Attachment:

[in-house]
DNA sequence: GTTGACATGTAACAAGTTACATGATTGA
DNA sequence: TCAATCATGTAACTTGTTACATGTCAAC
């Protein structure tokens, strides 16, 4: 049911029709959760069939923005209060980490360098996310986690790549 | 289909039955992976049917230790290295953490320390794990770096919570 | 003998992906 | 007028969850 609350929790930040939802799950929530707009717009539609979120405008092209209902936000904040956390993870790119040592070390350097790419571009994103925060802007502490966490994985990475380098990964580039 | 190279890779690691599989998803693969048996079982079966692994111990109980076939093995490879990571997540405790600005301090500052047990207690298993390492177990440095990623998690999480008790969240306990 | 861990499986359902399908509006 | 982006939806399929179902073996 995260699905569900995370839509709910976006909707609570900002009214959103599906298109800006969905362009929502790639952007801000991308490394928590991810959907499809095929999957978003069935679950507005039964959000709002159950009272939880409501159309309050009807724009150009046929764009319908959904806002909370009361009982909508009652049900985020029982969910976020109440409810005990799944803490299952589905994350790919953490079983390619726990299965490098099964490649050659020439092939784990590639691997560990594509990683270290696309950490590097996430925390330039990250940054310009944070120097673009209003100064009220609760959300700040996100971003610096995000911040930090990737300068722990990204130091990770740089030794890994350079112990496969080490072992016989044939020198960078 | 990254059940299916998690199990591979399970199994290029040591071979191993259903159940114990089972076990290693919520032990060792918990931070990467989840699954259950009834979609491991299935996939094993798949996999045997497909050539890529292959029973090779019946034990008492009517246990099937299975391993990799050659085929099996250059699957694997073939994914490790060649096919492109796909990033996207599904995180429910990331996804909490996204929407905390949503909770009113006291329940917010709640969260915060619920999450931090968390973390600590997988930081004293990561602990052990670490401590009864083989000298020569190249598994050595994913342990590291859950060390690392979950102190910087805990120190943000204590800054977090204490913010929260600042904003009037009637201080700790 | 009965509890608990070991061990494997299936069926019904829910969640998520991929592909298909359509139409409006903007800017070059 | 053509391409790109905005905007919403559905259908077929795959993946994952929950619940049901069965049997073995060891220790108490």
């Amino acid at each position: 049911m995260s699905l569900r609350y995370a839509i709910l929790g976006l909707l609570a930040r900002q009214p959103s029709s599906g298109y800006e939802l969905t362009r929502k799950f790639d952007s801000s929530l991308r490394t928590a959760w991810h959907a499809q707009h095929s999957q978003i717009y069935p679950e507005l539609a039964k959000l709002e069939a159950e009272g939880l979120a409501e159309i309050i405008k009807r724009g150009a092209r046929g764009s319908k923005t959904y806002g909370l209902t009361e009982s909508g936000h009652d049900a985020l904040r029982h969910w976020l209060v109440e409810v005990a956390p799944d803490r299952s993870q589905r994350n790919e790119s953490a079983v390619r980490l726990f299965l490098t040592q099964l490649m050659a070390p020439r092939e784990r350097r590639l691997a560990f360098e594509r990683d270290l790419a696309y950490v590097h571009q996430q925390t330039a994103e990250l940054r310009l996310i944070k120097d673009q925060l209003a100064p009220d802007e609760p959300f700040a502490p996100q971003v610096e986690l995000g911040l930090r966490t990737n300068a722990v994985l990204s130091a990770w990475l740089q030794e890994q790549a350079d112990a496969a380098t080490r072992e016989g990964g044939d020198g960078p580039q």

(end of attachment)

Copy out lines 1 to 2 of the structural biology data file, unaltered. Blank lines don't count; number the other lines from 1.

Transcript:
[in-house]
DNA sequence: GTTGACATGTAACAAGTTACATGATTGA